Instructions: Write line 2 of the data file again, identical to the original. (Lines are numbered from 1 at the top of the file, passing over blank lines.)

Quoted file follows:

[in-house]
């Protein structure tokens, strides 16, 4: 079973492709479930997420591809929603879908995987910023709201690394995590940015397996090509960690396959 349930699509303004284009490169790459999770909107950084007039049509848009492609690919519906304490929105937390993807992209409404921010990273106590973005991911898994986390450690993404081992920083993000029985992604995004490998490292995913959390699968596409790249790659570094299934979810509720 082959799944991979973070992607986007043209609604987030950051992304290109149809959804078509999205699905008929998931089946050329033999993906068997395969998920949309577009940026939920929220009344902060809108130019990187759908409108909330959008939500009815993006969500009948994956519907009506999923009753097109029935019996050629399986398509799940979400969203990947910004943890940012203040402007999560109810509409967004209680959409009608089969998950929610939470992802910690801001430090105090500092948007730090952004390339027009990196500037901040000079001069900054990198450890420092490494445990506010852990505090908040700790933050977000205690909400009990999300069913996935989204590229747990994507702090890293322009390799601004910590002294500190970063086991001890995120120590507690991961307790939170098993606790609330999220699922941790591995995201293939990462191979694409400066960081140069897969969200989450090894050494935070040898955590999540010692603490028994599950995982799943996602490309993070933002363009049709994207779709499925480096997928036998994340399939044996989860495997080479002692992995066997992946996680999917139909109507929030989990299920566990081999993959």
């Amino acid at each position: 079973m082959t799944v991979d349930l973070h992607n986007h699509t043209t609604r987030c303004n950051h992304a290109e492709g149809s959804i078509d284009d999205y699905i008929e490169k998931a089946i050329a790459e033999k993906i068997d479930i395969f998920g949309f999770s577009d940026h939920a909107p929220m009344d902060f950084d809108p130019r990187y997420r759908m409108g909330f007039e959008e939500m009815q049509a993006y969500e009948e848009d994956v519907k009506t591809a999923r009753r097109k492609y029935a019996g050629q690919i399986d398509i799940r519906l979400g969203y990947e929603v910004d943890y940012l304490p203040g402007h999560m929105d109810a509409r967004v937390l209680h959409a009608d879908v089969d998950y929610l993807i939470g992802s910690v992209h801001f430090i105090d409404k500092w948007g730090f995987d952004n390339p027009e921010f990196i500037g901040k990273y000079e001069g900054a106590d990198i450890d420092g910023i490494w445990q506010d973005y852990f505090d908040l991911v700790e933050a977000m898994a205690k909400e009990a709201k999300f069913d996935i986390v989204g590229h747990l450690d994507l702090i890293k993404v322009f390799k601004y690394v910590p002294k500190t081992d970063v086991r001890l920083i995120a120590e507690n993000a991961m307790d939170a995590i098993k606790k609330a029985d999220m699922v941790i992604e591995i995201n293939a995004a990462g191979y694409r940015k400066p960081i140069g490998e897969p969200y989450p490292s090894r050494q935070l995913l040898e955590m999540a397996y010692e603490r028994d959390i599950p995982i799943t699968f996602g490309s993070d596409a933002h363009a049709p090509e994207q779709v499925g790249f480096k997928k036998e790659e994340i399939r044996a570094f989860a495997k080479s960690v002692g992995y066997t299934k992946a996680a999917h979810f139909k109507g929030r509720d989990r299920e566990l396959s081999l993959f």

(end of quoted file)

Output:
């Protein structure tokens, strides 16, 4: 079973492709479930997420591809929603879908995987910023709201690394995590940015397996090509960690396959 349930699509303004284009490169790459999770909107950084007039049509848009492609690919519906304490929105937390993807992209409404921010990273106590973005991911898994986390450690993404081992920083993000029985992604995004490998490292995913959390699968596409790249790659570094299934979810509720 082959799944991979973070992607986007043209609604987030950051992304290109149809959804078509999205699905008929998931089946050329033999993906068997395969998920949309577009940026939920929220009344902060809108130019990187759908409108909330959008939500009815993006969500009948994956519907009506999923009753097109029935019996050629399986398509799940979400969203990947910004943890940012203040402007999560109810509409967004209680959409009608089969998950929610939470992802910690801001430090105090500092948007730090952004390339027009990196500037901040000079001069900054990198450890420092490494445990506010852990505090908040700790933050977000205690909400009990999300069913996935989204590229747990994507702090890293322009390799601004910590002294500190970063086991001890995120120590507690991961307790939170098993606790609330999220699922941790591995995201293939990462191979694409400066960081140069897969969200989450090894050494935070040898955590999540010692603490028994599950995982799943996602490309993070933002363009049709994207779709499925480096997928036998994340399939044996989860495997080479002692992995066997992946996680999917139909109507929030989990299920566990081999993959």